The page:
Thursday, March 12, 2009
Anywhere is walking distance, if you have enough time and patience. That is why I am working as hard as I can to master the basics. So far I've been able to get myself up, walk several paces at a frantic pace and then look for somewhere to hold on to until I’m ready to take off again. In time I will learn to walk, run, stumble, drive and fly, but I will never lose sight of the reason for my journey, or miss a chance to see a rainbow on the way.
Sunday, March 8, 2009
NEW YORK (Reuters Health) November 7, 2008 - Contrary to widespread recommendations, the consumption of peanuts in infancy is associated with a low prevalence of peanut allergy, the results of a new study suggest.
"Our study findings raise the question of whether early introduction rather than avoidance of peanut in infancy is the better strategy for the prevention of peanut allergy," write researchers in the Journal of Allergy and Clinical Immunology… (read more here)
Over the last couple of months my parents have slowly introduced me to all kinds of new types of foods. I’ve had everything from cactus leaves to lobster and even an occasional peanut product. So when my parents gave me a small piece of bread with peanut butter for lunch today, they didn’t think much of it. Personally, I was delighted - so much so that I ended up with my face covered in yummy peanut butter.
About 15 minutes later, after my Dad drove like a madman to drug store to get a bottle of Benadryl, we were headed to the local emergency room. About an hour later, after the hospital staff had run a bunch of test and given me a steroid to suppress immune functions, we heading back home. About a couple hours later, I'm calmed down, feeling better and headed to bed for the night.
My sensitivity doesn’t seem to be too serious and Dad’s promised me that when I’m a little older I can go to an allergist to see if and how I’m allergic to peanuts. Until then, it’s probably best that I don’t eat or wear them.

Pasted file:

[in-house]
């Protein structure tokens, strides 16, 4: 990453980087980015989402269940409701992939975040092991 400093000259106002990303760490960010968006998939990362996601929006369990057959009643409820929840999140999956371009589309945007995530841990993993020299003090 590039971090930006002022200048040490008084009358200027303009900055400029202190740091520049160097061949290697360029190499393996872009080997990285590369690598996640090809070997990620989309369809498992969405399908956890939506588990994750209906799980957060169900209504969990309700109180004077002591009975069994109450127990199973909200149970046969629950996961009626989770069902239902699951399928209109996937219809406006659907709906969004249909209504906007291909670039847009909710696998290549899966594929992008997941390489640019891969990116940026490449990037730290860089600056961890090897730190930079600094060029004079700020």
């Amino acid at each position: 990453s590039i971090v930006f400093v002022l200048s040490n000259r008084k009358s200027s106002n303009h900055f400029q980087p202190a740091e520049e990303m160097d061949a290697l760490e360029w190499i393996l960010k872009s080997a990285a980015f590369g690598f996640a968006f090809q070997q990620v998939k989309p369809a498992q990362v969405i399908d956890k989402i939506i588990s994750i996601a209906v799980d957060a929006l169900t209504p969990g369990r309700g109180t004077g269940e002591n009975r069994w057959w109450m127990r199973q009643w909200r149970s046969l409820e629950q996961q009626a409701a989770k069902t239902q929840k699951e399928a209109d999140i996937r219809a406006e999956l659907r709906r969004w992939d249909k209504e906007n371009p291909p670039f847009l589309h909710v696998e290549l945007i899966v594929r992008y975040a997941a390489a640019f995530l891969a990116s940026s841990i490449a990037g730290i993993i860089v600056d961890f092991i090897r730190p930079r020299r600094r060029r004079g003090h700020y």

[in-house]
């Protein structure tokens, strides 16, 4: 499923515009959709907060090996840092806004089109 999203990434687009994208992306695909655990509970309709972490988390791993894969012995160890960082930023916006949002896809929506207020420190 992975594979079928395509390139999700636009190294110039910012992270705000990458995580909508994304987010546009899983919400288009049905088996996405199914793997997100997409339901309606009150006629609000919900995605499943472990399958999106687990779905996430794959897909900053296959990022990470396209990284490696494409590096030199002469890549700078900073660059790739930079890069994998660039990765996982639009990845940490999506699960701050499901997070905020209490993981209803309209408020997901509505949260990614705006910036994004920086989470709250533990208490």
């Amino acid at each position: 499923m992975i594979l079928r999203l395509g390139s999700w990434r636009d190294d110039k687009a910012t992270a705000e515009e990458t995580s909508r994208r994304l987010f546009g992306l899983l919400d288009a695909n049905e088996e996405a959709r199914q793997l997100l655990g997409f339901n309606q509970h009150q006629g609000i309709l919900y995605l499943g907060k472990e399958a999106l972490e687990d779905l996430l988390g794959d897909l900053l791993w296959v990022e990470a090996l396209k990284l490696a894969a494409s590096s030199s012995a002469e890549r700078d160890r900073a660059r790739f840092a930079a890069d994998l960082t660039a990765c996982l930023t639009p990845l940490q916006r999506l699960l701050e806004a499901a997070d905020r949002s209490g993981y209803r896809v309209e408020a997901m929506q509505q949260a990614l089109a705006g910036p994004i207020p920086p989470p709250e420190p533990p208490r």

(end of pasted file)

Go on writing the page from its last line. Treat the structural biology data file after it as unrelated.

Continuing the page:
Friday, March 6, 2009
Man evolved as a pack animal, living together in tight groups, knowing that his strength is greater when those around him are strong. Capuchin monkeys are inclined to share food with almost any individual who helped them obtain the food. Gorillas share food in return for grooming. Wolves share food at carcass locations based on a complex variety of ecological and social factors. Even ants share food, but probably based on quite different urges and motives than those that make chimpanzees or people share food.
It was with this in mind that, as soon as I learned the basics of feeding myself, I have tried to share whatever I am eating with whoever in my extended pack happens to be around me - most of the time they accept, even if just to thank me for my offer. In return, I have learned much about the fine art of sharing and the cultural norms associated with offering food. In order to help those who come behind me, I offer the following list of acceptable vs. not acceptable sharing.
|Giving someone something off of my own plate||Giving someone something off of someone else's plate|
|Offering someone the first bite||Offering someone my pre-chewed first bite|
|Trying to help someone drink from my cup||Trying to help someone drink all of their own cup at one time|
|Dropping an occasional piece to the dog||Attempting to retrieve that piece from the dog|
I hope that my short list helps those of you still trying to understand the proper sharing Do's and Don'ts. Good luck and happy sharing.